Do homeowners associations mitigate or aggravate negative spillovers from neighboring homeowner distress?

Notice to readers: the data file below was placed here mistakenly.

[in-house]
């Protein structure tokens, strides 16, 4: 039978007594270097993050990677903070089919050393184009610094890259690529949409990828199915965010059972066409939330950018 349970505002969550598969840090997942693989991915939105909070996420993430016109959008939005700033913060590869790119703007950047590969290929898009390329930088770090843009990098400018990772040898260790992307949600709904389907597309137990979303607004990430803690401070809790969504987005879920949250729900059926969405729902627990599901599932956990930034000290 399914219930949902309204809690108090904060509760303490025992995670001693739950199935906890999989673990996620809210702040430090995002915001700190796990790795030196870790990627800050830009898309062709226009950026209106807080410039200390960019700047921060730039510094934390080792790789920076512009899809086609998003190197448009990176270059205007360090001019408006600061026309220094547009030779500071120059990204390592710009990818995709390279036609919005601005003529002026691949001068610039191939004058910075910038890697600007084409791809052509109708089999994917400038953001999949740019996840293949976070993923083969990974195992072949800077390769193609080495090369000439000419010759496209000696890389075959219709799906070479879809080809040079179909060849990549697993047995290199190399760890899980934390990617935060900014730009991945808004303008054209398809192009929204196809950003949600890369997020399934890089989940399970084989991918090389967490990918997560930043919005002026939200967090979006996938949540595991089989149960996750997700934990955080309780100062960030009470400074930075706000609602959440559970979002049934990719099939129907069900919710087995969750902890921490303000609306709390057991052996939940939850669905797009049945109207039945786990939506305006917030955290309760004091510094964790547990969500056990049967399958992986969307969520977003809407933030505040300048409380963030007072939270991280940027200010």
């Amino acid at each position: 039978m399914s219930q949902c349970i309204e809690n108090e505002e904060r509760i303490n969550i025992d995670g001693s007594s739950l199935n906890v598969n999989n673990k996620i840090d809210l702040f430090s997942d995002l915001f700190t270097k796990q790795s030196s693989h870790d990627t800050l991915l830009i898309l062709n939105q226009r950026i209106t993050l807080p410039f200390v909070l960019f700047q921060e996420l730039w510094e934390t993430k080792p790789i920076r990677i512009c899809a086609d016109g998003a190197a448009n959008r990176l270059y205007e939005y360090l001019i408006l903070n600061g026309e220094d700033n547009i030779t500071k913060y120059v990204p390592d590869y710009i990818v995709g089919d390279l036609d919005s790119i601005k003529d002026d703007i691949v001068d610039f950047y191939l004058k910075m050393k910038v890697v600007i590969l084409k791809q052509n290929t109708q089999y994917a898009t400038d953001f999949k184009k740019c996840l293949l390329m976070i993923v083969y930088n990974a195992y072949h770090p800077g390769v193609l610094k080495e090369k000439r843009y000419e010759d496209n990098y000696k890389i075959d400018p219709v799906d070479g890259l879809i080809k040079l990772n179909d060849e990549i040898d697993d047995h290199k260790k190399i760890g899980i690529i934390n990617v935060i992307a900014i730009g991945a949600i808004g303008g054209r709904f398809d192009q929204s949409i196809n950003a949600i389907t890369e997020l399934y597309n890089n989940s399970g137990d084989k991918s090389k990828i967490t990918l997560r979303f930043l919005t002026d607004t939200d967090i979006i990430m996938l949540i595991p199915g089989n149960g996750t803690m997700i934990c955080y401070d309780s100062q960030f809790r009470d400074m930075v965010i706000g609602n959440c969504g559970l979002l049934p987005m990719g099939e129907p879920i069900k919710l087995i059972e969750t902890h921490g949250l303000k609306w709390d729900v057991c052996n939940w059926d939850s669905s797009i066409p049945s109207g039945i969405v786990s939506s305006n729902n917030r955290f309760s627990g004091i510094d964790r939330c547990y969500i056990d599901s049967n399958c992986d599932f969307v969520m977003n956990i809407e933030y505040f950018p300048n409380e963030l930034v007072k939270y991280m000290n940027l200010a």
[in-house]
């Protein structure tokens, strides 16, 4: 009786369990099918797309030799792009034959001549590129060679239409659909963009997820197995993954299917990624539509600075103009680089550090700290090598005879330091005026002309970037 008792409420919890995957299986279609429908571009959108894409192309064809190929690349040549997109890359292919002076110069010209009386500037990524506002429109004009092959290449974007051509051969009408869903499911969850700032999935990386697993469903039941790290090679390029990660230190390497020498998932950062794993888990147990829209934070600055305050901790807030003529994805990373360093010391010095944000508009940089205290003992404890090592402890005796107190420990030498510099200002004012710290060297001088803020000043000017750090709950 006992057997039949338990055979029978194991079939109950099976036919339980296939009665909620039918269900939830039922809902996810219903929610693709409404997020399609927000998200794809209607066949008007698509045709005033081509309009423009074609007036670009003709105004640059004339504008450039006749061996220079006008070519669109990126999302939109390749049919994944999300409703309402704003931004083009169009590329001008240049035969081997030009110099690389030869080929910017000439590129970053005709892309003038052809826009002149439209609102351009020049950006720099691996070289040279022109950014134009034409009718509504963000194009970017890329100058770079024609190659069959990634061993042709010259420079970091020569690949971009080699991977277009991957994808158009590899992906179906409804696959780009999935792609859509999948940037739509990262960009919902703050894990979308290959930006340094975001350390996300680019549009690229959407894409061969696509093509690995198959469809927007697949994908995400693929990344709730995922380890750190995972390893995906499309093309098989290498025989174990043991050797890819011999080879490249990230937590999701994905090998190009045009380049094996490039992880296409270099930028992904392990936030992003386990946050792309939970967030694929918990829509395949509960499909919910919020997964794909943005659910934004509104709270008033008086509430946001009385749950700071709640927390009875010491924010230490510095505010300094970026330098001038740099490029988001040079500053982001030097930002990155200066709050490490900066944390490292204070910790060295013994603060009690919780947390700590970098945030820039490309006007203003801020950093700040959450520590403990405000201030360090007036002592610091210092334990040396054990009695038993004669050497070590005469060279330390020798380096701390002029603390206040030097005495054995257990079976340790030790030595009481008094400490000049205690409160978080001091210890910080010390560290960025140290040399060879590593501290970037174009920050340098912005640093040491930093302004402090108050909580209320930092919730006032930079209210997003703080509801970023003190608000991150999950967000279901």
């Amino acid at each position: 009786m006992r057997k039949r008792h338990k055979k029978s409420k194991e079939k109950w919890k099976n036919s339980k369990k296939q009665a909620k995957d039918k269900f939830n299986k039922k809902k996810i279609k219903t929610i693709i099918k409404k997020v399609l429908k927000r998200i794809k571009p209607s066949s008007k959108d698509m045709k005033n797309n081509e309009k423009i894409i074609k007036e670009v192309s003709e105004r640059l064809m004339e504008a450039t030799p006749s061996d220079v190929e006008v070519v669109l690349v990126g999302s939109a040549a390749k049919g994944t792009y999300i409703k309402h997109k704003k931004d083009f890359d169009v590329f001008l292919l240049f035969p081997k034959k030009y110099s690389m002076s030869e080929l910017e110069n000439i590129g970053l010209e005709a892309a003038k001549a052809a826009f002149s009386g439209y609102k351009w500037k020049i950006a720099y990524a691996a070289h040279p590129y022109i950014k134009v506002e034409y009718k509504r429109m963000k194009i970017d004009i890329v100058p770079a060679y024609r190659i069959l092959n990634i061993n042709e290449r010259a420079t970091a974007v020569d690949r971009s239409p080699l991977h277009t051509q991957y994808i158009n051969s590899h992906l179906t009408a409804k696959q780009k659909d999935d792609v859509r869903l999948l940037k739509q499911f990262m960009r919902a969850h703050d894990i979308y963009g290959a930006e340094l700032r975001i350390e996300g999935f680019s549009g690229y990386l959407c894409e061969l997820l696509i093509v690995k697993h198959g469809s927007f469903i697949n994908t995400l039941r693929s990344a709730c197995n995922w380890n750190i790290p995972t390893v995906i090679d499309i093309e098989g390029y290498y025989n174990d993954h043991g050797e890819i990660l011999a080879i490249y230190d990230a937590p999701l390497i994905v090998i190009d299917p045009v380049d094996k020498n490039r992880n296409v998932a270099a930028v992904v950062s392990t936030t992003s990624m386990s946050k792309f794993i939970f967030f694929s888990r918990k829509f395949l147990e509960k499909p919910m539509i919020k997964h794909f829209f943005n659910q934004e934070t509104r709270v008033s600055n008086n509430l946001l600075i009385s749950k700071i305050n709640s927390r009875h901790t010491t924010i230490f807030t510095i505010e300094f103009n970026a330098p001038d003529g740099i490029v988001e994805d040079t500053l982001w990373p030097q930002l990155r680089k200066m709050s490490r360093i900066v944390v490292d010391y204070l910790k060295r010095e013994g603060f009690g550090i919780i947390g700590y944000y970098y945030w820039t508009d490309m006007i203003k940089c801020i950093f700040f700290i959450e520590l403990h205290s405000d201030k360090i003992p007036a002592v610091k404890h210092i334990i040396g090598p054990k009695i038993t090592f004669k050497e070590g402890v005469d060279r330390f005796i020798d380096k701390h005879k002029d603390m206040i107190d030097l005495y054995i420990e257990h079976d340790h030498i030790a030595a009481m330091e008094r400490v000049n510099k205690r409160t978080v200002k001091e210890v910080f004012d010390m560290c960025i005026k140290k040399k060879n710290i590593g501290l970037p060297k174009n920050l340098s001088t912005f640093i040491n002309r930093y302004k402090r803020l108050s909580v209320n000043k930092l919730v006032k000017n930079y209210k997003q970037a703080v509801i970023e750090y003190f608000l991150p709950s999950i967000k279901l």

Experiences reveal that the monitoring costs of the foreclosure crisis may be nontrivial, and smaller governments may have more success at addressing potential negative externalities. One highly localized form of government is a homeowners association (HOA). HOAs could be well-suited for triaging foreclosures, as they may detect delinquencies and looming defaults through direct observation or missed dues. On the other hand, the reliance on dues may leave HOAs particularly vulnerable to members’ foreclosure. We examine how property prices respond to homeowner distress and foreclosure within HOA communities in Florida. We combine data sets of HOAs, sales and aggregate loan delinquency, and foreclosures from 2000 through 2008. We find properties in HOAs are relatively less affected by more distressed neighbor homes compared with non-HOA properties, but only when considering less severe delinquency rates. We also find that negative price effects from higher delinquency exposure rates are ameliorated for properties in larger and newer HOAs.
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